On October 15, 1987 a friendship was brutally brought to an end, a betrayal hard to come to terms with. Captain Thomas Isidore Sankara and 12 of his aides were shot dead by Captain Blaise Compaore. The death of Captain Sankara was followed by one week of mourning in Ghana, and other African countries also grieved for the murder of a brave son of the continent. In Burkina Faso, despite the refusal of the then government to announce the death of Sankara, hoards of people rallied to Sankara’s grave. The New York Times reported: “The burial was so hasty that mourners were able to dip their handkerchiefs in pools of blood that drained from the grave.” On Sankara’s grave, notes like “Thomas Sankara, the Burkinabe people will never forget you,” were found.
Now in 2018, 31 years later after the life of a strong visionary was snuffed out, the Burkinabe people have kept true to the word in that promissory note. With every passing year, the words of Sankara are played all over the continent. His charisma and charming smile still draws many people to him. While in Malawi the statue of Mahatma Gandhi was proposed to be built, to the chagrin of many Africans, a similar statue that was built on the grounds of the University of Ghana was later removed. In the Land of the Upright, for the first time, Burkina Faso will build a monument for the great man, who gave his life for their country.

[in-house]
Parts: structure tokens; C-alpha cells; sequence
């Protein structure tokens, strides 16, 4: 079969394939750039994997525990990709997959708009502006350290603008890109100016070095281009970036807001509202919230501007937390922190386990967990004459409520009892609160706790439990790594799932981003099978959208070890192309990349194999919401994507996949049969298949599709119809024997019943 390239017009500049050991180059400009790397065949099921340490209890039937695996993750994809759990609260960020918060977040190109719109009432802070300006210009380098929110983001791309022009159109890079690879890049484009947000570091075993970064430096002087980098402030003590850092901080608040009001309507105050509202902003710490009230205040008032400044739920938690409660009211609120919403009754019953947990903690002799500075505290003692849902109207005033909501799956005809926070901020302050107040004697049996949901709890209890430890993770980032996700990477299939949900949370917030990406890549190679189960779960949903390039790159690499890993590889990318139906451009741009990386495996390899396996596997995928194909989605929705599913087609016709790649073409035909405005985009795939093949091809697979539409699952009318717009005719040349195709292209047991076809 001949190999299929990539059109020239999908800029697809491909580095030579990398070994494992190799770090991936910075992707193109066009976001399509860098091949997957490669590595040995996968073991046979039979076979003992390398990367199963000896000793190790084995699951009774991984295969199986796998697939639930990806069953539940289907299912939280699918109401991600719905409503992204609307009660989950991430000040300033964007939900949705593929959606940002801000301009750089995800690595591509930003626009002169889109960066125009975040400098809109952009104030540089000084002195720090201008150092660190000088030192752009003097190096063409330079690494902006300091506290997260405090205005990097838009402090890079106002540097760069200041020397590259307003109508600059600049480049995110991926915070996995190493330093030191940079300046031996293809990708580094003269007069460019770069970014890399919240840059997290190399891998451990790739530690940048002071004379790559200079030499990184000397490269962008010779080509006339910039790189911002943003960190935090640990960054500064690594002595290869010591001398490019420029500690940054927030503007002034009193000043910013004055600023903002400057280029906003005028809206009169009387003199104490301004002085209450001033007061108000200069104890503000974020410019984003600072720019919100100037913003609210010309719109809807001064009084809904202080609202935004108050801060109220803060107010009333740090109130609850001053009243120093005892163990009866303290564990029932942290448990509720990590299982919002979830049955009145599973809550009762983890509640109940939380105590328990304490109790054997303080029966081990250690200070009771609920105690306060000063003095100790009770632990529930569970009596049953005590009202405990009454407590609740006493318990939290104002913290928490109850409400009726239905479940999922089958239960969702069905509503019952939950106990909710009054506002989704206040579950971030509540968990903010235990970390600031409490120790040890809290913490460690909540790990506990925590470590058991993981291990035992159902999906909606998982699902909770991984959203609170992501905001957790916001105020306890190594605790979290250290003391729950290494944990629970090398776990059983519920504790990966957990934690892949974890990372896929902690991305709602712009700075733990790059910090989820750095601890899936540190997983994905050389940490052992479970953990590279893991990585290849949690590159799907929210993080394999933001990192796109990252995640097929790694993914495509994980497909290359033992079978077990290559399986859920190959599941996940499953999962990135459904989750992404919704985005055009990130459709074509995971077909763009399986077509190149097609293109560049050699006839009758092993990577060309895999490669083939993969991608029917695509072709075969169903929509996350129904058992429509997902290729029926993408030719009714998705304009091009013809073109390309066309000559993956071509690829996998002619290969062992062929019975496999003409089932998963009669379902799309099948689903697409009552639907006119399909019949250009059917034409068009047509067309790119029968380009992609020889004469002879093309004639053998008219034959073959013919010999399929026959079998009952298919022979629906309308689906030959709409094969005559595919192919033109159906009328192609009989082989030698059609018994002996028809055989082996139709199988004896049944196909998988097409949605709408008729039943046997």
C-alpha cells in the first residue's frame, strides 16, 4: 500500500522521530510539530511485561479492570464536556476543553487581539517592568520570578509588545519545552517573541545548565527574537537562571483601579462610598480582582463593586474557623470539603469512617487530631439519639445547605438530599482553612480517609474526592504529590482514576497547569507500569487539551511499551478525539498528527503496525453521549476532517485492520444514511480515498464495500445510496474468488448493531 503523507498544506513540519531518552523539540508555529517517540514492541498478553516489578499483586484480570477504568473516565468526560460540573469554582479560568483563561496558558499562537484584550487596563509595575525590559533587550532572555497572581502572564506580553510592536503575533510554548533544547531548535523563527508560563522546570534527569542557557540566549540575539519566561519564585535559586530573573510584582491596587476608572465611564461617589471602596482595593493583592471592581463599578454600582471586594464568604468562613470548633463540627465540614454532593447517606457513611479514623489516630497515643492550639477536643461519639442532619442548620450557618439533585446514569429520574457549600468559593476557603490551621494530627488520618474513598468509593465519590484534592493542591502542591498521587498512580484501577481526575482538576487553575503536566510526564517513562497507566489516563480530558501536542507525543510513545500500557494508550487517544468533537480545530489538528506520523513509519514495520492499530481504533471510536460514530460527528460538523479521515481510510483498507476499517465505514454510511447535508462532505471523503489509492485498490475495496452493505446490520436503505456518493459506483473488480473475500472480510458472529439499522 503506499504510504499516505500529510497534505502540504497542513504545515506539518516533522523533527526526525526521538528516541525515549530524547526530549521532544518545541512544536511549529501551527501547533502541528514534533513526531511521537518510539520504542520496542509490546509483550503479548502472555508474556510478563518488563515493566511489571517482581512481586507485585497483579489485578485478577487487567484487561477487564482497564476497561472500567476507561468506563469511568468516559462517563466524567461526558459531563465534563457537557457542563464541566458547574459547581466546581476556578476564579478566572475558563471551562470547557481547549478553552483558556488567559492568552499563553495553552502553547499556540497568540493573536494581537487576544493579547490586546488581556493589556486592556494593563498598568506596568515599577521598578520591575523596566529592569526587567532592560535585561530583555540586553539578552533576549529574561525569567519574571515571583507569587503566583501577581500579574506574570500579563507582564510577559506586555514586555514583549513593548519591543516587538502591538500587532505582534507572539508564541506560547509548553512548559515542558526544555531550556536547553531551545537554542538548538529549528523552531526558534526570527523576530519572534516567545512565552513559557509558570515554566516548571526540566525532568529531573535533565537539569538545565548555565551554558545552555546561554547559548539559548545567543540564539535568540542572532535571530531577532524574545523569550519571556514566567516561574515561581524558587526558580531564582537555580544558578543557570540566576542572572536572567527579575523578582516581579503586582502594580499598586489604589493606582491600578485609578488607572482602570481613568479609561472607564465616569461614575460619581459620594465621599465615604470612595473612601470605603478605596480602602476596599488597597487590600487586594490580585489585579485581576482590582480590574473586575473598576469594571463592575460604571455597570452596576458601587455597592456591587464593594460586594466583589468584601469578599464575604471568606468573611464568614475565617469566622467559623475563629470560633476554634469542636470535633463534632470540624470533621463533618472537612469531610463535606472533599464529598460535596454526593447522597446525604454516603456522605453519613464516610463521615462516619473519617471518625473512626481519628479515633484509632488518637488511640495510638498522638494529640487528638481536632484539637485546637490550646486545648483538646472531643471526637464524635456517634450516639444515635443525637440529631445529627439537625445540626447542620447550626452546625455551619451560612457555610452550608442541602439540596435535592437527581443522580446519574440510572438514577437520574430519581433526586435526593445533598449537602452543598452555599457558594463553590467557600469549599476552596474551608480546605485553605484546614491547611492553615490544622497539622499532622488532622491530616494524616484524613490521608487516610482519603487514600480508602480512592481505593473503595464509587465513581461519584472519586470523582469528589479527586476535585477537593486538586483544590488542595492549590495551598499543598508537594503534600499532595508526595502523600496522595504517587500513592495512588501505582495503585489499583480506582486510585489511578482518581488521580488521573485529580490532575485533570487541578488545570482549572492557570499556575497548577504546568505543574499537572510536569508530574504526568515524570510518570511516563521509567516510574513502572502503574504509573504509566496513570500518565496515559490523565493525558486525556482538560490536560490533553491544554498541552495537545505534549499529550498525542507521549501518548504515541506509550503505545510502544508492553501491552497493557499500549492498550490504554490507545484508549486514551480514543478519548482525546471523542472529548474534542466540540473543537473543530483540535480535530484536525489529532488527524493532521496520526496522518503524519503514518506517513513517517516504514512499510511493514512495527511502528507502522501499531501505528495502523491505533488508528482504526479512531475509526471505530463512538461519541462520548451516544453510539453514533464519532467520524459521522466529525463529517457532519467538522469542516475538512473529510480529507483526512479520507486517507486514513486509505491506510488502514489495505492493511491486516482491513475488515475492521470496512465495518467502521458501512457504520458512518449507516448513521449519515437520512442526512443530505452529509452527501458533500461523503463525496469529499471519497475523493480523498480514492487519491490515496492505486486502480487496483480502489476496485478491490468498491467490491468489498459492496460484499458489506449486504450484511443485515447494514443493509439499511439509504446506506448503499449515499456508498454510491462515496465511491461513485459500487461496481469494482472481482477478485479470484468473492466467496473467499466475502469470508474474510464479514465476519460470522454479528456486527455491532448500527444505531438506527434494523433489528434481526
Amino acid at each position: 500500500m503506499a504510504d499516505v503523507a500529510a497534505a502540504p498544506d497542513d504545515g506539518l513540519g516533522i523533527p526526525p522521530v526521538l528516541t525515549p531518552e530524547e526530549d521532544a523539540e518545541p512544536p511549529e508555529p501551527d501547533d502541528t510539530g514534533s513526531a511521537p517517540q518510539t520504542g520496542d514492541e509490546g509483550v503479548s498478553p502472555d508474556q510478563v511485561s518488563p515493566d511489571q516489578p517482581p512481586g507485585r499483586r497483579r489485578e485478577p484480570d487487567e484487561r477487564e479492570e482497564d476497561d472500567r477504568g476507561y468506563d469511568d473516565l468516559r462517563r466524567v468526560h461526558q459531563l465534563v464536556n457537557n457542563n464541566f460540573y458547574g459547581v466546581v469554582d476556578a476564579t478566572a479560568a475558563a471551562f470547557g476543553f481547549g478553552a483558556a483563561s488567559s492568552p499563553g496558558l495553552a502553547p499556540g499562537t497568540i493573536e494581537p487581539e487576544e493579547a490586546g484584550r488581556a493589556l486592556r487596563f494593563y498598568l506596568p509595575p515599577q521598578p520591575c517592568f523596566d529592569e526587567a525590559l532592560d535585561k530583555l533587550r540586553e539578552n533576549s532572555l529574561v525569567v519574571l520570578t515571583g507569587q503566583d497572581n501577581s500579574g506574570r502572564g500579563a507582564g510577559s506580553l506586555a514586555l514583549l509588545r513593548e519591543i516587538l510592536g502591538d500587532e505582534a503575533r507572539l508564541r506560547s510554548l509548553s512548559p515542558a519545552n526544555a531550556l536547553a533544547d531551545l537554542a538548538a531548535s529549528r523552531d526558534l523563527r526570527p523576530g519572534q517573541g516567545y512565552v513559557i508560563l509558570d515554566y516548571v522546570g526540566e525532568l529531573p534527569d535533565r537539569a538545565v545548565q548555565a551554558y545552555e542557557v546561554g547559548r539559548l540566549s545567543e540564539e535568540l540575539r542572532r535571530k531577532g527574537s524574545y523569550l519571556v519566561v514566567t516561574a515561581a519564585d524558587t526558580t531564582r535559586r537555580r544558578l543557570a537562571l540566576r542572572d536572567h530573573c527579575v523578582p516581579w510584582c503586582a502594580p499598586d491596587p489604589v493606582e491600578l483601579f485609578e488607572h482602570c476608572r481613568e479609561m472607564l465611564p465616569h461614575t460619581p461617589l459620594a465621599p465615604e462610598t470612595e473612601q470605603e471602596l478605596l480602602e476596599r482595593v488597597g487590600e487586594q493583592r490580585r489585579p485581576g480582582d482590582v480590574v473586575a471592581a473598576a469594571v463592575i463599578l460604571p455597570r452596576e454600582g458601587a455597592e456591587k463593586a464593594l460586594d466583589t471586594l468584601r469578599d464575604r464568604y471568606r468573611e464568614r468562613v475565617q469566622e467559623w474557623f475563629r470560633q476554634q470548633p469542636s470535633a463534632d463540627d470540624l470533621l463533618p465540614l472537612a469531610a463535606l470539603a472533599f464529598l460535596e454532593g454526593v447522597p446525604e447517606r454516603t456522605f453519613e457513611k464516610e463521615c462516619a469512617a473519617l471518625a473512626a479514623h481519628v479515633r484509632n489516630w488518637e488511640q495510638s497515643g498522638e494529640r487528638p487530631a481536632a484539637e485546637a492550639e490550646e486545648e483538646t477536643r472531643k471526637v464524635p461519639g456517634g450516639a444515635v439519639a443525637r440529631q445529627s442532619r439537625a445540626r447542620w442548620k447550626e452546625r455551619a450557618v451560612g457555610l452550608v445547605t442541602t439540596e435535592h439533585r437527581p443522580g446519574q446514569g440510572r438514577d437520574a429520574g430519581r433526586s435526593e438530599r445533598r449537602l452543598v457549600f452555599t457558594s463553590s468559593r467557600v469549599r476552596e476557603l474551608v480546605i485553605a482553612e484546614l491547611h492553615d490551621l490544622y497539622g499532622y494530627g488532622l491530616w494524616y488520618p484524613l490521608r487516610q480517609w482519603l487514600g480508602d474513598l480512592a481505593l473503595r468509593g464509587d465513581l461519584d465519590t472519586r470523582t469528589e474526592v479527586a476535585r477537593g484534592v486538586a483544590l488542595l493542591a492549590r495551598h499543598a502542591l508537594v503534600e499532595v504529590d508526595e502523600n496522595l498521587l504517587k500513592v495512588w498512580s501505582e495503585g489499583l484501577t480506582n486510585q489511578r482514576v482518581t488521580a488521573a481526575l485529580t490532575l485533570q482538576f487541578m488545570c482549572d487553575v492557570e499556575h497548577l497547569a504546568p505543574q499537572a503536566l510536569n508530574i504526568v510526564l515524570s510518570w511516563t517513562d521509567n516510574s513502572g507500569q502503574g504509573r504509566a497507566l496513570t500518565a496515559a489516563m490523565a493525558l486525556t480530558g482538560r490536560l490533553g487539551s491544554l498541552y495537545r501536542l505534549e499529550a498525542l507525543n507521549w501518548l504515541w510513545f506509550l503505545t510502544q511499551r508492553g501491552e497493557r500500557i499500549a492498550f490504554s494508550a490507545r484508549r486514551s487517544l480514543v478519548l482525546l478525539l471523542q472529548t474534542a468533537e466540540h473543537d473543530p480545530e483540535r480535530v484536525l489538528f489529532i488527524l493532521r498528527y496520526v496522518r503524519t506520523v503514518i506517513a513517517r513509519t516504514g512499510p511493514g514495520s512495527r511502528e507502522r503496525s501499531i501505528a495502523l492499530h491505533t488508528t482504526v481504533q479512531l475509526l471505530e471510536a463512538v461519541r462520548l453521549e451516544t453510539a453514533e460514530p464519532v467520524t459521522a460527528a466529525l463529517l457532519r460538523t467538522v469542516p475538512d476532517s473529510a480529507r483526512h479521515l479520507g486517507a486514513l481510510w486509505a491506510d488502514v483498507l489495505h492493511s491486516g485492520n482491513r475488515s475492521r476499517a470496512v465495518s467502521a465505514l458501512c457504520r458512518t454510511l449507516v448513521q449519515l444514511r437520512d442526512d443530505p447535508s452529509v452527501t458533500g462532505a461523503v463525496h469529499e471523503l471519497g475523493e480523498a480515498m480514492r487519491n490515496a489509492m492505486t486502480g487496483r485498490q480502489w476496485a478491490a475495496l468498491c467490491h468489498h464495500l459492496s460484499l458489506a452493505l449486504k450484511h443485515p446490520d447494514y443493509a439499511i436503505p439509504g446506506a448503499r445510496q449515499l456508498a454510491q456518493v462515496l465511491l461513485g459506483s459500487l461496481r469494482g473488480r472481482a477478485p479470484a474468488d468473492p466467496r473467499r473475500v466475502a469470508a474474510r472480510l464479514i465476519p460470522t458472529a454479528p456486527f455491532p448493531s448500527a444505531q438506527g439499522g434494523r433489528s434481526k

The statue will be erected on four hectares of land at the headquarters of the National Council of the Revolution, where President Sankara was killed. According to Africa News, “Several hundred people, including members of the government, attended the ceremony followed by a procession to the “Burkina” building in front of which President Sankara was shot dead.”
The first stone of the five meter bronze monument to the memory of Thomas Sankara was laid on October 15, 2018 in Ouagadougou. While Africans are quick to remember other leaders that never fought for their independence, they fail miserably when it comes to celebrating their own heroes.
Remembering the icons, heroes and heroines who are often forgotten is important, and the statue is critical to keep the legacy of Sankara alive in our minds.